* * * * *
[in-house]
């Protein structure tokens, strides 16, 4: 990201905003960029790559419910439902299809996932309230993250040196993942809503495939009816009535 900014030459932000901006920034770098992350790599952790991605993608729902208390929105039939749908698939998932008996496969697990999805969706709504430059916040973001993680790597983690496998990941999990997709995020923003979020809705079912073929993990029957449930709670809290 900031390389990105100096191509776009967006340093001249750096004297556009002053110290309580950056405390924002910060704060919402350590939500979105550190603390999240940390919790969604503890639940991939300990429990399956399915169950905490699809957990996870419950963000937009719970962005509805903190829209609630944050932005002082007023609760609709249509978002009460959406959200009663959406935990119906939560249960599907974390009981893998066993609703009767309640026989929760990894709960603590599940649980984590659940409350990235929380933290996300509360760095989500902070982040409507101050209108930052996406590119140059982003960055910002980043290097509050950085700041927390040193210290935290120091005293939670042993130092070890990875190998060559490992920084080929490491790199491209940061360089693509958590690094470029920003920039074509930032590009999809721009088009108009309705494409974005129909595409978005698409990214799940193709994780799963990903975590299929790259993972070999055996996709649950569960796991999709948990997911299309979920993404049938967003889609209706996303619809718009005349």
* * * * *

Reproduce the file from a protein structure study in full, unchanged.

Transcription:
[in-house]
């Protein structure tokens, strides 16, 4: 990201905003960029790559419910439902299809996932309230993250040196993942809503495939009816009535 900014030459932000901006920034770098992350790599952790991605993608729902208390929105039939749908698939998932008996496969697990999805969706709504430059916040973001993680790597983690496998990941999990997709995020923003979020809705079912073929993990029957449930709670809290 900031390389990105100096191509776009967006340093001249750096004297556009002053110290309580950056405390924002910060704060919402350590939500979105550190603390999240940390919790969604503890639940991939300990429990399956399915169950905490699809957990996870419950963000937009719970962005509805903190829209609630944050932005002082007023609760609709249509978002009460959406959200009663959406935990119906939560249960599907974390009981893998066993609703009767309640026989929760990894709960603590599940649980984590659940409350990235929380933290996300509360760095989500902070982040409507101050209108930052996406590119140059982003960055910002980043290097509050950085700041927390040193210290935290120091005293939670042993130092070890990875190998060559490992920084080929490491790199491209940061360089693509958590690094470029920003920039074509930032590009999809721009088009108009309705494409974005129909595409978005698409990214799940193709994780799963990903975590299929790259993972070999055996996709649950569960796991999709948990997911299309979920993404049938967003889609209706996303619809718009005349």